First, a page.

A new vision must emerge to share this abundance with all. Of the total annual income of the U.S. economy, 22% goes to the top-earning one percent, while the lower-earning fifty-five percent earn a collective 16%. The best report on this comes from this site, The Washington Center for Equitable Growth. I quote it's report below, but as an example it states that the standard of living in France for the lower 50% is higher than the standard in the U.S. for the lower 50%, as their income is 16% higher (I mentioned already, yes.) 

The Bureau of Economic Analysis, Department of Commerce, reports that the annual post-tax income of each citizen, all 325 million citizens, is $43,075 in Q2 of 2016. This works out to an “average” income for all four person families of $172,300 per year. Yet half of these families have incomes of less than $64,700 after paying all taxes, and $63,741 is the national median cost of living for this 4 person family according to the Economic Policy Institute. Therefore, about half of all such families have less income and are struggling to achieve a modest lifestyle. Half of the U.S. has no money for frills of savings. They are working paycheck to paycheck. (I cover most of this with links to sources in the previous essay at this blog.)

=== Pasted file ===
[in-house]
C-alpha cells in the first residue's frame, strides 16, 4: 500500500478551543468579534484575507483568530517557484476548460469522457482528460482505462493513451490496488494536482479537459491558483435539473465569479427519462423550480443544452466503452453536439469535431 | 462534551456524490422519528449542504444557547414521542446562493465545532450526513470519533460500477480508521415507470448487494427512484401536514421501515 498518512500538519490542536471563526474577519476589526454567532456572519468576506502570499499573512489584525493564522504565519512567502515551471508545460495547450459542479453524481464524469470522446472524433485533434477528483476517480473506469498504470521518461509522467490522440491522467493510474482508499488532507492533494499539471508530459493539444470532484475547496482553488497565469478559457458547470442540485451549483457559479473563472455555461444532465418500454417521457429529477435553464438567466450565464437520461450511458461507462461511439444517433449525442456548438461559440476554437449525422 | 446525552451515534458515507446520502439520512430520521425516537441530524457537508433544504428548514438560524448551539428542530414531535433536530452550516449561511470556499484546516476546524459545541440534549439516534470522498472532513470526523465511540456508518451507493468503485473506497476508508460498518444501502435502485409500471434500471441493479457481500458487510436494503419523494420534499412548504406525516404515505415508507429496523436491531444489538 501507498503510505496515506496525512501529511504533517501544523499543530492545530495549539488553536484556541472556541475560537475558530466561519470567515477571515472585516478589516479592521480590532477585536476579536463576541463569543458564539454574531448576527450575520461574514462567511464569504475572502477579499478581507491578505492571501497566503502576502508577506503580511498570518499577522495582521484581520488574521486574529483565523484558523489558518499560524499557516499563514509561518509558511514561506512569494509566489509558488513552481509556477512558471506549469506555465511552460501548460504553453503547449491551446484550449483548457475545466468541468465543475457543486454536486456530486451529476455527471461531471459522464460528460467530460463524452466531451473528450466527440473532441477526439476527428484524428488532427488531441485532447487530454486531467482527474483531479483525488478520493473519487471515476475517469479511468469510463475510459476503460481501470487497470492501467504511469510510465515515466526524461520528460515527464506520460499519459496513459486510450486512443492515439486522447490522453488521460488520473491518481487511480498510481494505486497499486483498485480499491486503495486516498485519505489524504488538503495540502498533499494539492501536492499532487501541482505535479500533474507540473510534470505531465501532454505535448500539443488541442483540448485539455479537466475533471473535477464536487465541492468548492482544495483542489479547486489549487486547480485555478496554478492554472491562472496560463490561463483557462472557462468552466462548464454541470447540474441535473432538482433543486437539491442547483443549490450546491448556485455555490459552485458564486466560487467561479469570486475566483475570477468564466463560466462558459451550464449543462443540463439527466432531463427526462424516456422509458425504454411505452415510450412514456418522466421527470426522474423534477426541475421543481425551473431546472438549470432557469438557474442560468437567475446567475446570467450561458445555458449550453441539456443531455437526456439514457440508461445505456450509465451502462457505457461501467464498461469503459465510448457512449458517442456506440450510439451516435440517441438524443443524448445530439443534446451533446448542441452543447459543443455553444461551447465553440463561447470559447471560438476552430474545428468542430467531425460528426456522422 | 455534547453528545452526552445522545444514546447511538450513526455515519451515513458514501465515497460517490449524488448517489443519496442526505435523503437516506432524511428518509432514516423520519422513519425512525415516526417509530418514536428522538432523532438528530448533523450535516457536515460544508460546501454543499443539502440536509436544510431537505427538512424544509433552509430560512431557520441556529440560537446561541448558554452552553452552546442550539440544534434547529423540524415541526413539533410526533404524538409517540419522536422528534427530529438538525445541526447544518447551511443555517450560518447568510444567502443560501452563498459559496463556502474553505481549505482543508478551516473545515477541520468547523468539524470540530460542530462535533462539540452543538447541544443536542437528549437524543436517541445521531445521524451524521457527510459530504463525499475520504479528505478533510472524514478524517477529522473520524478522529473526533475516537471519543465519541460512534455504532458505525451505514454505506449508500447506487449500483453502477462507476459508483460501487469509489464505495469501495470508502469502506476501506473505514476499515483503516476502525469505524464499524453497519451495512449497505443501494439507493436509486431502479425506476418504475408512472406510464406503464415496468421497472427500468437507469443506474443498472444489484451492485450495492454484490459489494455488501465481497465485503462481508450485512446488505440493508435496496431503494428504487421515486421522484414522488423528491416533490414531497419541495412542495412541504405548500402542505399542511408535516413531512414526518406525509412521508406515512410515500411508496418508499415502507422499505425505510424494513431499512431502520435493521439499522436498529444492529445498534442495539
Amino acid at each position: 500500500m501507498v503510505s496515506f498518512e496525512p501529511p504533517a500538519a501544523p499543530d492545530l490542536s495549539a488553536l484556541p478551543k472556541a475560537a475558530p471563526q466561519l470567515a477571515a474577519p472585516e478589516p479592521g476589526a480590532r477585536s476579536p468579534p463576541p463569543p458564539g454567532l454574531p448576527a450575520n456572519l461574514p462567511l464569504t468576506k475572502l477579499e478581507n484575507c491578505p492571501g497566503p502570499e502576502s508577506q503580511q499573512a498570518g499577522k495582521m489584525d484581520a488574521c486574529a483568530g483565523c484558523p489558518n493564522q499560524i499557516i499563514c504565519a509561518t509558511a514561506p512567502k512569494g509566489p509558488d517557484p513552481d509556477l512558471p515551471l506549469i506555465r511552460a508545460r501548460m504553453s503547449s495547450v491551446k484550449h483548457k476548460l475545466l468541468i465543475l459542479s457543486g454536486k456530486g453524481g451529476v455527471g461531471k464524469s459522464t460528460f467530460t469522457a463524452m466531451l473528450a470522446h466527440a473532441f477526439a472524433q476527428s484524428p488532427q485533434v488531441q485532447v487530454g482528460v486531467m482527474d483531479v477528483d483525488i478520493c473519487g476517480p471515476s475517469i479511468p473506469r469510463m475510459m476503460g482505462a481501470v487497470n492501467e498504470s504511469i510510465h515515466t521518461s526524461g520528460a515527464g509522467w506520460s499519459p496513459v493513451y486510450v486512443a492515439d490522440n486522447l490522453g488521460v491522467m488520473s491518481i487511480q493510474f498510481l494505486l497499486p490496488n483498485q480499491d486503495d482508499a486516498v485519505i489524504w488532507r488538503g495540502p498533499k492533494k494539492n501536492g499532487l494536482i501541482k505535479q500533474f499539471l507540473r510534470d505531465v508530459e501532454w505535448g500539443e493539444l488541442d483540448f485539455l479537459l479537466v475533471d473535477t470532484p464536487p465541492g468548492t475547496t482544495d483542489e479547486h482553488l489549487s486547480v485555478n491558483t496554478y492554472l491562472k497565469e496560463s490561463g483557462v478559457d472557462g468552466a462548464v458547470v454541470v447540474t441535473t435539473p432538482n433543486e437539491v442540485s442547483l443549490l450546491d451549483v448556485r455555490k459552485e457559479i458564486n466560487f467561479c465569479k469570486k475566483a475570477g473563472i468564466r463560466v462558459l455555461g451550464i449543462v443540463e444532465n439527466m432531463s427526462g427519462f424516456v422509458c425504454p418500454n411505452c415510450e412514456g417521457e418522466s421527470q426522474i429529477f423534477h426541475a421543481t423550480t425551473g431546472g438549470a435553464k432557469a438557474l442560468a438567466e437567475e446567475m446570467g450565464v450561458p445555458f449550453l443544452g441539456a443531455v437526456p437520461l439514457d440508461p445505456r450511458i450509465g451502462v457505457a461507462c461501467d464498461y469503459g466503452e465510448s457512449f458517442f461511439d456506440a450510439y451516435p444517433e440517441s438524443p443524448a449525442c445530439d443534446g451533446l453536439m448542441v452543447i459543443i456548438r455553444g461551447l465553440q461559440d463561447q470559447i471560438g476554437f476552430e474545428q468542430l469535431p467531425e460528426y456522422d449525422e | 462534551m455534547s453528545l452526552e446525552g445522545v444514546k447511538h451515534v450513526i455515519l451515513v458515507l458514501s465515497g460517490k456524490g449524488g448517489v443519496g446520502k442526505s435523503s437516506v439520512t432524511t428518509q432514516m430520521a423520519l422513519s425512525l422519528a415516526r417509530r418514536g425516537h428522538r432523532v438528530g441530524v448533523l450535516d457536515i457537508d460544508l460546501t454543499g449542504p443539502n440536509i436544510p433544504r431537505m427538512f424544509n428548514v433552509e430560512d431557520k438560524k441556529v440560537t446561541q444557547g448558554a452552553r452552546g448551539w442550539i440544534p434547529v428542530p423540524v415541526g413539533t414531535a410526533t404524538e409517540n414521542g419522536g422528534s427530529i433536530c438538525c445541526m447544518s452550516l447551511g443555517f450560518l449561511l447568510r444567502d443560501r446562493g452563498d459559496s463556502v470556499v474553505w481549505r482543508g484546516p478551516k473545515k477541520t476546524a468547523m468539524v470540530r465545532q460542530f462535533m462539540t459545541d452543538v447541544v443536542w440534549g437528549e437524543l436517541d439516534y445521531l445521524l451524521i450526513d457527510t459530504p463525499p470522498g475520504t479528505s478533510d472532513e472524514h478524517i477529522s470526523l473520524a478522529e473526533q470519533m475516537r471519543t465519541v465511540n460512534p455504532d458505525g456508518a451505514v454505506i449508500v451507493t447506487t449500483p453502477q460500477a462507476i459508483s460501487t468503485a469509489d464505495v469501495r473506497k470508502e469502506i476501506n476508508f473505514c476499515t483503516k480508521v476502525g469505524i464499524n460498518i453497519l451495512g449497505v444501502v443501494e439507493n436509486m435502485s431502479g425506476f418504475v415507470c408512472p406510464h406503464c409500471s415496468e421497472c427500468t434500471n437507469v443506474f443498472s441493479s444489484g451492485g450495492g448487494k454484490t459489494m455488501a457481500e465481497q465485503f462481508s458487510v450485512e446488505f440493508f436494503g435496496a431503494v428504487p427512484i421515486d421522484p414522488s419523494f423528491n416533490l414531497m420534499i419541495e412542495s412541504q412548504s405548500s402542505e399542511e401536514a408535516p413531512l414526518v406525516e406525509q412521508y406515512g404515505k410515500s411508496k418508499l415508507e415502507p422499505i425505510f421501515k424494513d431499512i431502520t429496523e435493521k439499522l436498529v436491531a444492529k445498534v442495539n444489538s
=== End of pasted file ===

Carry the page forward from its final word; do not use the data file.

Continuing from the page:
30% live in poverty, unable to "achieve a safe and decent standard of living". 
The author of the U.S. Census report Supplemental Poverty Measure states (on page 23 of linked report) that 140% of the poverty level is the accurate poverty level below which people “are unable to meet their basic needs”, and 30% of the U.S. population, about 95 million in 2016, fall into the category.